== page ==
March Weird Western Madness – Sixth Sixth Sixth March 03, 2011

THE SIXTH GUN #4, #5, #6  (ONI PRESS, September-November 2010)  Written by Cullen Bunn. Illustrated & Lettered by Brian Hurtt.

The potential for greatness hinted at in the early issues of this title reach full fruition in these three issues, which conclude the first story arc in this ongoing monthly.  My favorite weird western title of 2010 just keeps getting better and better.  (I’m halfway into the second story arc, which maintains the same high quality of fine story-telling and expressive artwork.)

Sixth Gun 4      Sixth Gun 5 To read my other reviews of this title, please visit the Archives section in the right column and use the drop-down menus for the months of  May 2010 (May 09 #1 Free Comic Book Day Edition), August 2010 (August 7 #1 and #2 combined article), and September 2010 (September 01 #3).

The story is a bold mix of western post-Civil War adventure with supernatural and macabre elements. During the War,the  evil Confederate General Oilander Bedford Hume sought to locate and possess six mystical pistols.  He only managed to locate five of them before being killed.  The story centers around the resurrected  general and a cadre of evil associates as they attempt to locate the sixth and final weapon - - now in possession of Becky Montcrief, a young woman uncertain how to use her newfound powers.  She is protected and guided by Drake Sinclair, a gunfighter who is a man of dubious intentions.  Who does he really serve?

Cullen Bunn balances the rapidly forward moving plot with enough details, insights and clues to make this a solid read.  You can come back to this book for second and third readings and still pick up on new things each time.

ISSUE #4 DEVELOPMENTS:  Things begin to occur at a much faster pace beginning with this issue. As Sinclair sets some traps for the pursuing general, some of Hume’s forces get thinned out through ancient supernatural forces.  Sinclair picks up one of the pistols to even the odds, but Becky gets captured by the clay men.  The giant Thunderbird intervenes, resulting in another of Hume’s men getting dissected while Becky gets rescued.  Still not sure that she’s partnered up with the right people, Sinclair confesses to past misdeeds and reveals his former membership in the General’s front lines.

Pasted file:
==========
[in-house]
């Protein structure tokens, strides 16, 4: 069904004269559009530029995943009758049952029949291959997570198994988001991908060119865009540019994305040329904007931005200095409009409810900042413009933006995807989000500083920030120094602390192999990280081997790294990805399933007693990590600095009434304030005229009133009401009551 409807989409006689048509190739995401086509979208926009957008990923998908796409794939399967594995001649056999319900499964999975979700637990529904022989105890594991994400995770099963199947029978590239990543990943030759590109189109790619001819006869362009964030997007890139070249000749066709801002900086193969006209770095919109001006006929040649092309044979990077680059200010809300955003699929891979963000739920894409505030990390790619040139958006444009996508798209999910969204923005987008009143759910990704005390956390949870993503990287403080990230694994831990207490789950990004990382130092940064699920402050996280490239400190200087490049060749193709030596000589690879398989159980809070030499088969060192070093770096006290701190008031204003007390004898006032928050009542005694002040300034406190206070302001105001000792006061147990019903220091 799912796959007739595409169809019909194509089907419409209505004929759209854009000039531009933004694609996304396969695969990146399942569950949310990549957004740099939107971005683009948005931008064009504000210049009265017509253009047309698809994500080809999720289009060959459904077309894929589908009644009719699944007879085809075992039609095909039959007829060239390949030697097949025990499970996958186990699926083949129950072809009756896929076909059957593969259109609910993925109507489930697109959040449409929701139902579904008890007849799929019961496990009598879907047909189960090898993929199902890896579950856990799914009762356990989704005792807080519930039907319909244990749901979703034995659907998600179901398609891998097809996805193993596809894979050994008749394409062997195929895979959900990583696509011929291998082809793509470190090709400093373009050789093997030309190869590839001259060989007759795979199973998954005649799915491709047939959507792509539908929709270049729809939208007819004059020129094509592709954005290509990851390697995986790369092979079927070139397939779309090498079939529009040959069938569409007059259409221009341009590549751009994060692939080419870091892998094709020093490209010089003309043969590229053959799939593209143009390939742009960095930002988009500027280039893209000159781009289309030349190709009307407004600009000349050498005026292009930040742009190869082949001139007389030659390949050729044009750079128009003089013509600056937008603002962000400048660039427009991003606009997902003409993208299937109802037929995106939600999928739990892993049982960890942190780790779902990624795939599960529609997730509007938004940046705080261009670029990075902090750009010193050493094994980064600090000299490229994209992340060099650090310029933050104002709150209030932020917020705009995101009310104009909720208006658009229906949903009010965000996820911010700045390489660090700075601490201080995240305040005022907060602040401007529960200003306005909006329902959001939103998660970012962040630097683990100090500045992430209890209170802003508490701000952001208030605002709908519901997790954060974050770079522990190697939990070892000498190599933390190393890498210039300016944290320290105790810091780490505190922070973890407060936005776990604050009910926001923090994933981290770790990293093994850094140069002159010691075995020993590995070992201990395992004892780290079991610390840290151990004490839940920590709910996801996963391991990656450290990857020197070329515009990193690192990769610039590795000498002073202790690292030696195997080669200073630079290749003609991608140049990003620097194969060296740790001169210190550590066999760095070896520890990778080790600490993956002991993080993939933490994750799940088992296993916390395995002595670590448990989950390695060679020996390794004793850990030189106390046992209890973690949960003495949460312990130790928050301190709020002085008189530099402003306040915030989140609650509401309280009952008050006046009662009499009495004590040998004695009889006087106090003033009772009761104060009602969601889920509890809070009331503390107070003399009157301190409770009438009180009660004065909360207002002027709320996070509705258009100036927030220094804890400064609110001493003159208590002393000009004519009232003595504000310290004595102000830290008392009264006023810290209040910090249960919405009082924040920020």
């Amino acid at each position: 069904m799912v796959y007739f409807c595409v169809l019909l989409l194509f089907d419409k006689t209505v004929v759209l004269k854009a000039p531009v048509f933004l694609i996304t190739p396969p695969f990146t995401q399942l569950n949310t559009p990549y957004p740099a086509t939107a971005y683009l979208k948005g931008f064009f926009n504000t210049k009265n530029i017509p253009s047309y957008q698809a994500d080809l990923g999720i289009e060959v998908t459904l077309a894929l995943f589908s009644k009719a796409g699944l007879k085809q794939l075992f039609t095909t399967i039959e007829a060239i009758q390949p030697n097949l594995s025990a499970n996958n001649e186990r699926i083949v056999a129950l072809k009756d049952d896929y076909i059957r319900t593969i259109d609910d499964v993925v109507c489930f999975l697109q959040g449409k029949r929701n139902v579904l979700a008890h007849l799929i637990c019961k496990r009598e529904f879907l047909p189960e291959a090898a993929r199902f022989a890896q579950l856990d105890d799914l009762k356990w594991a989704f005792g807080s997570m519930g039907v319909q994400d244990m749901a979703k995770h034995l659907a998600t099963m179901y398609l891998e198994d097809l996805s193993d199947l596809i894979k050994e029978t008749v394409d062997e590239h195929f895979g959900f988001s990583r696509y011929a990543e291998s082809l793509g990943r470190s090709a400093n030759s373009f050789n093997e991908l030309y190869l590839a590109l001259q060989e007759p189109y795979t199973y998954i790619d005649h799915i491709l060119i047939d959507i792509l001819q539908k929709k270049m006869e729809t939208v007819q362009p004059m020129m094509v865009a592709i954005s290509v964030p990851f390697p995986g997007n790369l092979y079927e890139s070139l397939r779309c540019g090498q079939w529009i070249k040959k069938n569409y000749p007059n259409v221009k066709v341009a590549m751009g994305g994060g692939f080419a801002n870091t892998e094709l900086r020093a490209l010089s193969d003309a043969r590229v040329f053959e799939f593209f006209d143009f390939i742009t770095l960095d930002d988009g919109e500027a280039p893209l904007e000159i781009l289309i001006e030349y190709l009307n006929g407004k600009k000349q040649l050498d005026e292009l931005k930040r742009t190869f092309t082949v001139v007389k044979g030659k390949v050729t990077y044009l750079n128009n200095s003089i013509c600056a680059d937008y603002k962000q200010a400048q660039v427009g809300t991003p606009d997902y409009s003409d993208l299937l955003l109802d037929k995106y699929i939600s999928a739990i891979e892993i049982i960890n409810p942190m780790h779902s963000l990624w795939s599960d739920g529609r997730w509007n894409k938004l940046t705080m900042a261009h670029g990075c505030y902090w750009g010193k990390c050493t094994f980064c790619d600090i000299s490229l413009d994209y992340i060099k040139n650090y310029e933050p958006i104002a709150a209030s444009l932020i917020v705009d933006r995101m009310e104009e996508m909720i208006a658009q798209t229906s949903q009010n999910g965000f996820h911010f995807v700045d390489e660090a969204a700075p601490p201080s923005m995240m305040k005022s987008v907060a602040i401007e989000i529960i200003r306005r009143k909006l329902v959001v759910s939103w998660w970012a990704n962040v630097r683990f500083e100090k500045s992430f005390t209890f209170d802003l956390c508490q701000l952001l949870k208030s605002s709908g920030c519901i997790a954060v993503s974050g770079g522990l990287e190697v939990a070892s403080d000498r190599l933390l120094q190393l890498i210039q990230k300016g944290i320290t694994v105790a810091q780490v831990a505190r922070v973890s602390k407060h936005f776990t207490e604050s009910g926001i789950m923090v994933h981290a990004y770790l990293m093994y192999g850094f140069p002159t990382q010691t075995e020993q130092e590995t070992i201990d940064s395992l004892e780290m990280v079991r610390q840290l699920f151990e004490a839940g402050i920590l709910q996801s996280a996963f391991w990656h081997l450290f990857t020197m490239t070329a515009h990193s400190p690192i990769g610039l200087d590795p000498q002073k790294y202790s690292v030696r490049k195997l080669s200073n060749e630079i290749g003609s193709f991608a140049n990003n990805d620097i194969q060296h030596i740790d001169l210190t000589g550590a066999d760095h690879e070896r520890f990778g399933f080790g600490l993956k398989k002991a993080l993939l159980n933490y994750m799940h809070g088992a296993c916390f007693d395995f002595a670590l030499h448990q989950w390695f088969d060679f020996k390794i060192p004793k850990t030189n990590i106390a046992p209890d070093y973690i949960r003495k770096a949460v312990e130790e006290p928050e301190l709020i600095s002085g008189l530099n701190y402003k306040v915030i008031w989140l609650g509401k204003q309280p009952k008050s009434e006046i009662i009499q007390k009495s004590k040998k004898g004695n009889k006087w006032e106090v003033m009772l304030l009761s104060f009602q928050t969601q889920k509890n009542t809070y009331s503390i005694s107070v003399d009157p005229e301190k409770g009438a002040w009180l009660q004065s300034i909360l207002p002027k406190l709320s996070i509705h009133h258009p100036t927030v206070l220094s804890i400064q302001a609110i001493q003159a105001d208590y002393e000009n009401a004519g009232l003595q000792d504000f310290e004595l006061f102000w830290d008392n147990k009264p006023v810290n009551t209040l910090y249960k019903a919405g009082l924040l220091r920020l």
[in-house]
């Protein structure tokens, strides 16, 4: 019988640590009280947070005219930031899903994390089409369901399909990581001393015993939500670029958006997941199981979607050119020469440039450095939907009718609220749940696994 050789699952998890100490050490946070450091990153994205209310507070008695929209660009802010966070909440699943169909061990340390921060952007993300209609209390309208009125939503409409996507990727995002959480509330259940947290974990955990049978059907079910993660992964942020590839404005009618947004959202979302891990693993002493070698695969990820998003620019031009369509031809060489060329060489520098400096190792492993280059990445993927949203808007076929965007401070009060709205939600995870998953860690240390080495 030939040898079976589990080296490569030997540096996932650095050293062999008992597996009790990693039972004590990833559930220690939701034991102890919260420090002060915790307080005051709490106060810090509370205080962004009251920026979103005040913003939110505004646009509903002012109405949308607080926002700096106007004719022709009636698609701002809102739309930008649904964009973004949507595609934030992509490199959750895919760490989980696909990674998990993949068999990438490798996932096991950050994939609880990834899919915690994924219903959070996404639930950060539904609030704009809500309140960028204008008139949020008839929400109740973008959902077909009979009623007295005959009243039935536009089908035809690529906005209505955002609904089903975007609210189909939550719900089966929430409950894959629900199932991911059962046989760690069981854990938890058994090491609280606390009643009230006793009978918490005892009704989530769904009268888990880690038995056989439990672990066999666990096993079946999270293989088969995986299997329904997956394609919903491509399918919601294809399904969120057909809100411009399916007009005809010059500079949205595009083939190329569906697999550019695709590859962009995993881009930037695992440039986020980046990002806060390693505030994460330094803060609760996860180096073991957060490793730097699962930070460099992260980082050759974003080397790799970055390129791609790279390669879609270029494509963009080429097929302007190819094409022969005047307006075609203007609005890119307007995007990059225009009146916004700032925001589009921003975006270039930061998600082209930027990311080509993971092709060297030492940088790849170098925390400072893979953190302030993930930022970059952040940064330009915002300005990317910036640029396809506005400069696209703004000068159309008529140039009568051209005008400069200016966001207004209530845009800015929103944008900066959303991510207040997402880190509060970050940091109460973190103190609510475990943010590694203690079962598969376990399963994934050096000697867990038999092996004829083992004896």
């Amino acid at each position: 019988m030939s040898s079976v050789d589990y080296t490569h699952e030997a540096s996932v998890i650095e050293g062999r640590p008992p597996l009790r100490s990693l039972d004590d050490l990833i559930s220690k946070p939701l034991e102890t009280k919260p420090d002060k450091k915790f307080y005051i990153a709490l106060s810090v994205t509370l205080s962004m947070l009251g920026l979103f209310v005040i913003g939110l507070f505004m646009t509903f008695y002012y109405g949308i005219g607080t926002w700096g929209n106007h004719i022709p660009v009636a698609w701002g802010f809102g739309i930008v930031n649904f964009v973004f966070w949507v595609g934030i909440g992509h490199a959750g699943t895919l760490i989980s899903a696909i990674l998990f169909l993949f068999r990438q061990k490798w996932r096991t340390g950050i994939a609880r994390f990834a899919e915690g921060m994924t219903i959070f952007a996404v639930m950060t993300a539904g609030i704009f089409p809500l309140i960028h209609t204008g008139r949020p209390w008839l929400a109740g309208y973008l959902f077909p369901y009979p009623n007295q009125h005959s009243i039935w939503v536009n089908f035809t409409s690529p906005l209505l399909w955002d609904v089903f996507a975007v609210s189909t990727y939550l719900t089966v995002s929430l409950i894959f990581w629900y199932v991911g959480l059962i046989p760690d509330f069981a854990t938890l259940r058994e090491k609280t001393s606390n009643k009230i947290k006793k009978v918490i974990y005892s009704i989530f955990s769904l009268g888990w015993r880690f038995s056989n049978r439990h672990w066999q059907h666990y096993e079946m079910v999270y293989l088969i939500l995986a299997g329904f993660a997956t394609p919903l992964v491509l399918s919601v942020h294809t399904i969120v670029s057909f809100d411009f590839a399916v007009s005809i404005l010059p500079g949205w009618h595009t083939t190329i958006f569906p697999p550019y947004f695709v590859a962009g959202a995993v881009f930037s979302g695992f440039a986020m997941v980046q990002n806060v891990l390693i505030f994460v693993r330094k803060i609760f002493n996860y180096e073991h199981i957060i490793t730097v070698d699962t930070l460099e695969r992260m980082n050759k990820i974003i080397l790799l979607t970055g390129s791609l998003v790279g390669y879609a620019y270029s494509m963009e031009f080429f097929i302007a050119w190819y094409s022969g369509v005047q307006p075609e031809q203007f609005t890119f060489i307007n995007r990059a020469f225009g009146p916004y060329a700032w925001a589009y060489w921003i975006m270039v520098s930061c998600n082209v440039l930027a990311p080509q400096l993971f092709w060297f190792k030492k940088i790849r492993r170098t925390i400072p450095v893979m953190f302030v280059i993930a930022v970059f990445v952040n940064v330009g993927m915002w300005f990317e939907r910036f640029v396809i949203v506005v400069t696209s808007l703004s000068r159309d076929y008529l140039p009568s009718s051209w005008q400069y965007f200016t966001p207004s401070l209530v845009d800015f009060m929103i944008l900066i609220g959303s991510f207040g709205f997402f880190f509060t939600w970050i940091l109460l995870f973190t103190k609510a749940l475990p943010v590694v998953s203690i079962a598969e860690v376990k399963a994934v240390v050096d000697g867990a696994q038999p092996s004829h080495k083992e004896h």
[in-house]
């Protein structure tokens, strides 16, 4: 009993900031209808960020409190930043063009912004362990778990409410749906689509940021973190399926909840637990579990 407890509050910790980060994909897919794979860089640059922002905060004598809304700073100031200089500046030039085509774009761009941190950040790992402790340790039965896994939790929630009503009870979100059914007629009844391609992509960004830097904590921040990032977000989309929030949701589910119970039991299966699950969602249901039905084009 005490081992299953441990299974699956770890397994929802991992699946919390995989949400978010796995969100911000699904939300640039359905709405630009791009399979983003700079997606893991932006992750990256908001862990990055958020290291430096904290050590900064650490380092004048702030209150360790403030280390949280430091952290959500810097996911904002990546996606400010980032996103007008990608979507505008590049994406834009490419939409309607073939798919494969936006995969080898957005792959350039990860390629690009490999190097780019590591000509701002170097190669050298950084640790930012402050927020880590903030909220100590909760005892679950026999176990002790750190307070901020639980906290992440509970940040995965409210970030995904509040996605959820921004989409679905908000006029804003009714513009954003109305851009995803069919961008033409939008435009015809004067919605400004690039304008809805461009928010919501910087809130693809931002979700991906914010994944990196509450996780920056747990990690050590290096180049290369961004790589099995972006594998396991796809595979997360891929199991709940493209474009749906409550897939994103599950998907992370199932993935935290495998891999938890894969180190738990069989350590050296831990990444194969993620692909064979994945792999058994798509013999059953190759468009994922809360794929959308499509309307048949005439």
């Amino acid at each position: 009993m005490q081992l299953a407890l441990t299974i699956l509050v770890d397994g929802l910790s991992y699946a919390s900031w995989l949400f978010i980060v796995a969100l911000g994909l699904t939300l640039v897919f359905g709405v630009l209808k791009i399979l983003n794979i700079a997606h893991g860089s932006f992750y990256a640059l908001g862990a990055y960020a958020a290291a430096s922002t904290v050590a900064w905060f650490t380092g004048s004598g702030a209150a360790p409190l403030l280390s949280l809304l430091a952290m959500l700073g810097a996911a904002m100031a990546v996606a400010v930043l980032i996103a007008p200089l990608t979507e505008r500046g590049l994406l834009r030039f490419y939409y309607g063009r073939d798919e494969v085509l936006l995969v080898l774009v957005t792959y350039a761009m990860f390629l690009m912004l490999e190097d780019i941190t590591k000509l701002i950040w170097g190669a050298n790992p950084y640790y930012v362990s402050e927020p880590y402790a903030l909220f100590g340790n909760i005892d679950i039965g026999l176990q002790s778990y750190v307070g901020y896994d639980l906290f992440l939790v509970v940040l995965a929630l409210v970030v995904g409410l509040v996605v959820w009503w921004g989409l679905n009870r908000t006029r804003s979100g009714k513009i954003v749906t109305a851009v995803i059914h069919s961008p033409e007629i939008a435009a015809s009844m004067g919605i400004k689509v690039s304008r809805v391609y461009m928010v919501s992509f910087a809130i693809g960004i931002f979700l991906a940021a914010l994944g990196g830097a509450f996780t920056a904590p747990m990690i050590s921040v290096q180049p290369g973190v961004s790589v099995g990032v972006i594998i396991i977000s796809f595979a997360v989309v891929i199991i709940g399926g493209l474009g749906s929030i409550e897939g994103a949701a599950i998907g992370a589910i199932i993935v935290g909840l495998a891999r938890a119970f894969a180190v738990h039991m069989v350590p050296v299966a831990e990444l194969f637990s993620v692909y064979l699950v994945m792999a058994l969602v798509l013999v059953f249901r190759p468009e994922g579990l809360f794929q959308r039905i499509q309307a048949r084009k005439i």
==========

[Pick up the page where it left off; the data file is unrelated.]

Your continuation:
ISSUE #5 DEVELOPMENTS:  Another henchman goes down, and another pistol comes into Sinclair’s possession.  The fleeing trio find their way to The Maw, the haunted fortress mentioned in earlier issues - - and seek sanctuary there. The once-secret outpost of General Hume is now occupied by former Union soldiers who have accepted the leadership of Gord Cantrell, a giant black soldier from the Carolinas. Cantrell’s soldiers are there for Hume’s secret gold treasure, hidden at the bottom of the enormous well/pit.  But Becky senses there is something other than gold, made of pure evil lurking behind the sealed floor vault (which requires all six guns in order to unlock and open).  Hume arrives, revives the dead from the surrounding graveyard, and lays siege to The Maw.

Sixth Gun 6

ISSUE #6 CONCLUSION:  This is the big battle issue and it doesn’t disappoint.  Anyone who appreciates great art could pick up this issue alone and just admire the craft of Brian Hurtt.  It wouldn’t matter that they’d be too far behind on the story. The art is worth the price of the book alone.  Hurtt has been doing pencils, inks and colors throughout the entire run, and his work just pops off the page with clarity and rich vivid colors.  He is a master of including an incredible amount of action with small-sized panels on every page - -  and expands the scope of his scenes with many short but rectangular and wide-screen panels which span many two-page spreads.  These panels really highlight the huge battle details throughout this issue.  To top it off the battle scene is staged during a heavy downpour and this is also greatly detailed by Hurtt.  The fighting is  bloody. It’s brutal. And it’s so well done.  The swarthy companion Billjohn gets killed and then revived as a clay-face golem dedicated to covering Sinclair’s back.  The General goes down (perhaps not forever), Mrs. Hume gets cut up but grows some limbs and escapes.  Cantrell bands up with the trio, who  now possess all six guns. There follows a simple but beautiful aftermath/dawn scene with wonderful colors before they end up relaxed, refreshed, newly clothed and with money to spend  in a town that reminds of New Orleans.  Sinclair seems to have come into some undisclosed wealth (turns out to be connected to the hanging trees that were prominently featured in earlier issues and not referred to again until now) and Becky begins to see visions of more trouble ahead (a side effect of the sixth pistol’s power).

I’ll be back for more.  If you enjoy Jonah Hex and weird western tales you should check this out.


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